Sacha L. Fossa, Masters Health Arts & Sciences, Certified Sex & Tantric Educator, Licensed Erotic Blueprint Coach, Healing Arts Practitioner 978-309-9399 Ready to have better sex, and love your life more, partnered or not? Holistic cutting-edge sex, intimacy and relationship coaching, energy and bodywork, for your sexual healing and empowerment. In person and/or virtual sessions and programs. See ad, page 8.

THERMOGRAPHY METROWEST THERMAL IMAGING Susan Shaw Saari, LAc, CCT, MEd, MAOM, Diplomate in Acupuncture (NCCAOM) 781-899-2121

A clinical imaging technique that records thermal patterns of the body to help diagnose and monitor pain or pathology in any part of the body. See ad, page 21.


We are a total wellness center open 7 days a week. We specialize in Gentle Non-Force Chiropractic (NSA), an assortment of massage modalities, HydroMassage, “Super Comfortable” custom orthotics, physical therapy, detoxifying ionic foot baths, and our latest wellness tool, BEMER (designed to improve circulation supporting the body’s natural self-regulating processes). See ads, pages 3 and 7.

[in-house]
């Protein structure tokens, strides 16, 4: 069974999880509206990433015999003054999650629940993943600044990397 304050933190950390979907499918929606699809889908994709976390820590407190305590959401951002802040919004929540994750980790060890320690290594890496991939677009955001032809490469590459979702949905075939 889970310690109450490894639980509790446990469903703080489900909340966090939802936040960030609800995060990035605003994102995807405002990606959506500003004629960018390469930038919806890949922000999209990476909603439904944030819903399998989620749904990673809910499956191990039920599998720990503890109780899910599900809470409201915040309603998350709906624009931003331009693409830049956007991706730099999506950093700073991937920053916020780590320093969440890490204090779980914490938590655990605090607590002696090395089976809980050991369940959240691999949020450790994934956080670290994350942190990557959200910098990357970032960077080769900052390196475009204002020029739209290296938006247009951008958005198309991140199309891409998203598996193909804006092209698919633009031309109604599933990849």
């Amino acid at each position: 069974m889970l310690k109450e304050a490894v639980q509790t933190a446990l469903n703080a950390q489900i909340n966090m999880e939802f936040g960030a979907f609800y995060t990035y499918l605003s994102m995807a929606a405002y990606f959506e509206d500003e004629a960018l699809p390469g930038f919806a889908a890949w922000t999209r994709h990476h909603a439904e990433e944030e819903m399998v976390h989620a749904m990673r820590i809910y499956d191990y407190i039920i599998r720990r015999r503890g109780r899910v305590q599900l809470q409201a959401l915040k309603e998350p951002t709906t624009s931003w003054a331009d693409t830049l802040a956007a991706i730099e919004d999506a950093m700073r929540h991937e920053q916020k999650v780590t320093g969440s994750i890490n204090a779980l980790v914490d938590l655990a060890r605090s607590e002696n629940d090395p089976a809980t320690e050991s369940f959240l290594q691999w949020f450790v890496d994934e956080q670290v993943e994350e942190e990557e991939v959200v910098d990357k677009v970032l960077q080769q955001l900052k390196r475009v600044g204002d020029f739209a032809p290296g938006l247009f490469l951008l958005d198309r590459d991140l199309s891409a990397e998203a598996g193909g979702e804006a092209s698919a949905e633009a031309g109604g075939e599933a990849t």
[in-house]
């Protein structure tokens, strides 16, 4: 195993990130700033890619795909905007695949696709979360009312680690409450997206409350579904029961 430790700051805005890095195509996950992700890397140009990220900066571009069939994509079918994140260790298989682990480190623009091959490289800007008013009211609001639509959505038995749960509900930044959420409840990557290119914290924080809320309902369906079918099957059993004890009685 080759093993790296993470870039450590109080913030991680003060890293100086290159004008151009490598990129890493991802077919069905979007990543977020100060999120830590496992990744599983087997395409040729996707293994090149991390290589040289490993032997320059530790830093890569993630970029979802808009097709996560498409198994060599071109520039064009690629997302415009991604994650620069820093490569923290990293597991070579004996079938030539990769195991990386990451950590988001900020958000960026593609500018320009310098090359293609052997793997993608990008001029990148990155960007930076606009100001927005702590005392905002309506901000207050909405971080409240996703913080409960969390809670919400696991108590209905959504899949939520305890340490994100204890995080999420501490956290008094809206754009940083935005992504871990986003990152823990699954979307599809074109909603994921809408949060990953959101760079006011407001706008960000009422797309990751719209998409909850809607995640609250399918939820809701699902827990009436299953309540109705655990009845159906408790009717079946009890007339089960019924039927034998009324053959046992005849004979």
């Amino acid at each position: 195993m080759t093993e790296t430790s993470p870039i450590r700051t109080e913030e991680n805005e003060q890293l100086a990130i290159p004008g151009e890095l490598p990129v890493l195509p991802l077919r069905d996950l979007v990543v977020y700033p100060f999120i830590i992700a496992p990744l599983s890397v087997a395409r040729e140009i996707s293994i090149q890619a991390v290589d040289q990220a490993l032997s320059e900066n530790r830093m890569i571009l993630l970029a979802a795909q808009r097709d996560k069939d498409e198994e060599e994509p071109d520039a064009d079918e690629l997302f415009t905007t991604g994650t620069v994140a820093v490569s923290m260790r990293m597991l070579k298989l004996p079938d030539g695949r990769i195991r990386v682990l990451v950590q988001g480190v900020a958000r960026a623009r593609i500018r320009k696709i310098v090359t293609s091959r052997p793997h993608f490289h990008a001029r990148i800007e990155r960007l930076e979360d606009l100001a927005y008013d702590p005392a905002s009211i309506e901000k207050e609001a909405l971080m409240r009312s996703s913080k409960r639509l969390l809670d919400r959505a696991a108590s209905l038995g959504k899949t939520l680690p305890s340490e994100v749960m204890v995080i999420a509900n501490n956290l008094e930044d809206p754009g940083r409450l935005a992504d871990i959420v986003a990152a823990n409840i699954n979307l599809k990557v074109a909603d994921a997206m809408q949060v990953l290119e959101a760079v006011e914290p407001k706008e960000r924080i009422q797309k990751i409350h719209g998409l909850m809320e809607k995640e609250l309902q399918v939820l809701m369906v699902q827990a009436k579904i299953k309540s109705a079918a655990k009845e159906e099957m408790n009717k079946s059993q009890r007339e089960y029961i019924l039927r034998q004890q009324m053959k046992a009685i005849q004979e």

Acton Pharmacy Keyes Drug West Concord Pharmacy 508-259-7851 Certified lifestyle educator and the director of health and wellness at Acton Pharmacy, Keyes Drug and West Concord Pharmacy. Beth Gardner works one-on-one with patients to help create ways to improve diet and overall health as a means for disease and illness prevention. See ad, page 10.


Certified Alexander Technique Teacher; Certified Thai Yoga Therapist 33A Harvard St, Brookline, MA 02445 617-359-7841 Your yoga can release or create tension depending on the quality of your daily movements. Learn to let your postural mechanism work for you and notice excess body tension ease away on-and-off the mat.

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March 2019



Boston |

Profile for Natural Awakenings Boston

Natural Awakenings Boston March 2019  

Boston's premiere healthy living, healthy planet magazine.

Natural Awakenings Boston March 2019  

Boston's premiere healthy living, healthy planet magazine.

Profile for naboston